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What Can I Do to Prevent Osteoporosis?

What Can I Do to Prevent Osteoporosis?

Osteoporosis — a clinically significant loss of bone mass, density, and strength — affects 8 million women and 2 million men over age 50 in the United States. Another 43 million have osteopenia, which is a precursor condition.

You don’t usually know that you have osteopenia or osteoporosis unless you fracture a bone or you undergo a bone-density scan, sometimes called a DEXA scan. Your doctor should recommend a DEXA scan if you’re a postmenopausal woman or meet other criteria, such as a recent fracture.

Whether you know the state of your bone health or not, and whether you’re over 50 or not, it’s never too late — or too early — to take your bone health seriously. 

The stronger and denser your bones are in youth, the less likely you are to develop osteopenia or osteoporosis or to undergo a potentially life-threatening fragility fracture, such as a broken hip.

At the Rheumatology Center of New Jersey, our board-certified rheumatologists, Ahmed M. Abdel-Megid, MD; Amanda Borham, MD; and Karina Borromeo, MD, offer DEXA scans so you can keep tabs on your bone health. 

They also offer osteoporosis treatments at our Monroe, Flemington, and Somerville, New Jersey, locations so you can stay fracture-free for as long as possible.

Can you take charge of your bone health and prevent osteoporosis? The sooner you start, the easier it is, but it’s never too late to help your bones.

Make your bones work hard

If you were an entrepreneur in charge of an innovative company and some of your workers weren’t productive, you’d eliminate their positions. Something similar happens in your body. 

Your body allocates resources to where they’re needed. If your bones aren’t working hard, your body doesn’t bother replacing new bone cells.

The use-it-or-lose-it adage applies to all of your organs, including your bones. If you want your bones to stay healthy and strong, you have to prove to your body that they’re a needed resource.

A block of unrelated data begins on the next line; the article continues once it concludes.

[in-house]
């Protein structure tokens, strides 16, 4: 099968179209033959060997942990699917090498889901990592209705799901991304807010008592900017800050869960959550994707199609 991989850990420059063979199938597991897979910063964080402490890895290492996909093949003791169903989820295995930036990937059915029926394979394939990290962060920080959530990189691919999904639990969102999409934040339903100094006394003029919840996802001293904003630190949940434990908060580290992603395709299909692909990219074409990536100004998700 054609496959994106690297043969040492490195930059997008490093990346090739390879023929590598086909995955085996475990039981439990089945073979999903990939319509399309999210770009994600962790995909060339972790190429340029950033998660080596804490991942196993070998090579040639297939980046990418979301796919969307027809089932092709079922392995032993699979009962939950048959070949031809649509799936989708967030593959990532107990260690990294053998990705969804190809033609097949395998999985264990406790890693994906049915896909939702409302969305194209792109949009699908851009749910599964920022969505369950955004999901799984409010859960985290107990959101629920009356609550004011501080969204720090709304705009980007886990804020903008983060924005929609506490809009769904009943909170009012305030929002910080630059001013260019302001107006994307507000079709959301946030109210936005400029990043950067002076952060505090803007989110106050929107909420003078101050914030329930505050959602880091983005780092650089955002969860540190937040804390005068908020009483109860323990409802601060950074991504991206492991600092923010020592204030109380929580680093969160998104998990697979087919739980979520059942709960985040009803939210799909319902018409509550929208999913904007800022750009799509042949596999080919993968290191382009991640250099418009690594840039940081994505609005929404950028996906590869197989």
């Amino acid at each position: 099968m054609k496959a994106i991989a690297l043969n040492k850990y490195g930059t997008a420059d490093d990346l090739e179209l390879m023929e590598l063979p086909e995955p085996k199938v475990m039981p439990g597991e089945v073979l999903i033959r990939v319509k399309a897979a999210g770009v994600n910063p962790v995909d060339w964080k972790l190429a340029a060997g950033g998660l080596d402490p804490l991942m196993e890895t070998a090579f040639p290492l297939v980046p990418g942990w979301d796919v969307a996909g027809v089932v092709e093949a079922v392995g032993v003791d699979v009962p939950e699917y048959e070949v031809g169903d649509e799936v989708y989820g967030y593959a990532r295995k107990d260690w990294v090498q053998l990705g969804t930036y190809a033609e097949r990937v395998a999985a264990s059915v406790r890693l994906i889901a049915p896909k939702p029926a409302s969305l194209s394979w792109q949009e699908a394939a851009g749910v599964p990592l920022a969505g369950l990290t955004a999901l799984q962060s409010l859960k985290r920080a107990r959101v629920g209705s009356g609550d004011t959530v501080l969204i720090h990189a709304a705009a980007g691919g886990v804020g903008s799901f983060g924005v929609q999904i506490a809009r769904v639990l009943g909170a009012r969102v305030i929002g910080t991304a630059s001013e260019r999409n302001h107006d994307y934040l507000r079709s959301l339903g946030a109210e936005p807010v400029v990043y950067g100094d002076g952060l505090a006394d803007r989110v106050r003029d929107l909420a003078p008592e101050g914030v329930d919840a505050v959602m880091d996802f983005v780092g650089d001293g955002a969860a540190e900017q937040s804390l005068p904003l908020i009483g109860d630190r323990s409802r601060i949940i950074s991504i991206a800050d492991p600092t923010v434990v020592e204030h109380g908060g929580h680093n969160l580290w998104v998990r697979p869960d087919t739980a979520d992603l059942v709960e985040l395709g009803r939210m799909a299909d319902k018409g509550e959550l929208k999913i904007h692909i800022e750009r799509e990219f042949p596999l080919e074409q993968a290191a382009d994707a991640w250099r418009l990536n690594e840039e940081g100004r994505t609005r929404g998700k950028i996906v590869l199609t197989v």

When you force your bones to work hard, your body keeps them strong by clearing out old bone cells and replacing them with new ones.

Resistance training is the best way to trigger bone growth. If your joints can take the pressure, add in high-impact aerobics, too. Rotate exercises such as:

The stronger and denser your muscles are, the more pressure they put on your bones. So resistance training not only creates stronger bones, it creates stronger muscles which, in turn, create more bone strength. 

Feed your bones

As with every tissue in your body, your bones need the right nutrients to maintain their density, health, and flexibility. Eat foods that rich in bone-feeding nutrients, such as:

Avoid empty calories, such as those found in ultra processed foods: packaged foods, fast food restaurants, and junk food. As much as possible, stay away from pro-inflammatory foods, such as factory farm-raised meats and poultry.

Buy fresh organic produce. Shift from factory meats to grass-fed and finished beef, pasture-raised pork, and free-range, pastured poultry and eggs. Look for wild-caught fish and seafood, rather than farmed fish.

Too much caffeine may leach minerals from your bones. So could carbonated beverages (these usually have sugars, too, so avoid them whenever possible). 

Address bone loss early

The best way to know what’s going on inside your bones is to schedule a DEXA scan at the office nearest you. If results demonstrate that you have osteopenia or osteoporosis, you and your rheumatologist may up your prevention strategies, plus discuss medications. 

Do you want strong bones and muscles so you can stay fall-free and fracture-free for life? Book a DEXA scan or an osteoporosis consultation today: Simply contact our team at our office nearest you, in Monroe, Flemington, or Somerville, New Jersey.

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